In fact, due to the unique nature of the relationship to your organisation, it can be most effective to devise a specific strategies, channels and social spaces for major donors and major donor prospects. Some organisations even form private groups on Facebook and LinkedIn for their high level donors to connect with each other – like the Australian Women Donor’s Network.
One of the most powerful uses of social media can be used to share the impact of your work in a compelling way, through channels people go to for information, inspiration, and connection. You can really bring the impact of a major gift to life by linking the cost of a project to impact. Charity:Water does this incredibly well through their Dollars to Projects initiative. This has the effect of both helping donors easily understand the value of their donation in real terms, deepening their emotional connection to the impact of their action, but it also helps them communicate this to others. Word of mouth recommendation is one of the most powerful ways of engaging new donors.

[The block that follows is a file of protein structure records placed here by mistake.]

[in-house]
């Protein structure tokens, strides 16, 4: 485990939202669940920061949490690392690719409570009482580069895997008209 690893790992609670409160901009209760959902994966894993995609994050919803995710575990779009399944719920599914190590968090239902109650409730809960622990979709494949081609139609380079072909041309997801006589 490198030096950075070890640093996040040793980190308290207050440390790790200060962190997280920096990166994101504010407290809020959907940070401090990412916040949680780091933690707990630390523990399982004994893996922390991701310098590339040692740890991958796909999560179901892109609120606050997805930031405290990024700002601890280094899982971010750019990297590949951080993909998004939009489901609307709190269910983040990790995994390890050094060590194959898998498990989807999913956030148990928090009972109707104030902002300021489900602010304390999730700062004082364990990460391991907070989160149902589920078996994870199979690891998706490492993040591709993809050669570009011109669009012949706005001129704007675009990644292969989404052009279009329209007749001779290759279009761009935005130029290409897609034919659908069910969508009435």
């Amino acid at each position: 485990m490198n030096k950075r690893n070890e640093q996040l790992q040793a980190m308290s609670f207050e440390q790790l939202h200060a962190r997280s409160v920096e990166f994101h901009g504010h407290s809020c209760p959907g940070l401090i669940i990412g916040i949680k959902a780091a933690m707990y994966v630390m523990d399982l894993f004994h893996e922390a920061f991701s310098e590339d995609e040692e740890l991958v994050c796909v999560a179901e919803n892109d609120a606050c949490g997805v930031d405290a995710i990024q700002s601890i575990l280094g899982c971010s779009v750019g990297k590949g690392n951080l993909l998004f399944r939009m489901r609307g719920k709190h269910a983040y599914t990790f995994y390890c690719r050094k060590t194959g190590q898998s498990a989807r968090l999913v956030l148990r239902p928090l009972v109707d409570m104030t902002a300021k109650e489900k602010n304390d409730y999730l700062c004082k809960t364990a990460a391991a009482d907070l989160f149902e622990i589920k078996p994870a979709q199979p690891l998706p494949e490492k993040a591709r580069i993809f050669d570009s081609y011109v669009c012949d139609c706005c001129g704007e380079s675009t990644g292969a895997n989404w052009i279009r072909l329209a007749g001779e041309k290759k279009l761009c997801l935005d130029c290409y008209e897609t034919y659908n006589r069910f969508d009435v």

High profile donors can be fantastic ambassadors for your cause, if engaged in the right way, and social media one of the most efficient and easy channels for them to use. Diversifying your asks, and giving donors of any size new ways to support your cause is an effective donor engagement as well as acquisition strategy!
Endorsement from your major or celebrity donors inspires others to give, too. Getting them involved online is a great way to maximise the reach of the halo effect these donors provide, whilst being incredibly more cost efficient than other channels typically used with celebs such as TV. Consider using platform features like Facebook Live to give immediacy and reality to the story behind your cause. J.K. Rowling did an interview with Lauren Laverne to promote the We Are Lumos campaign, encouraging followers to take part and taking questions from followers online.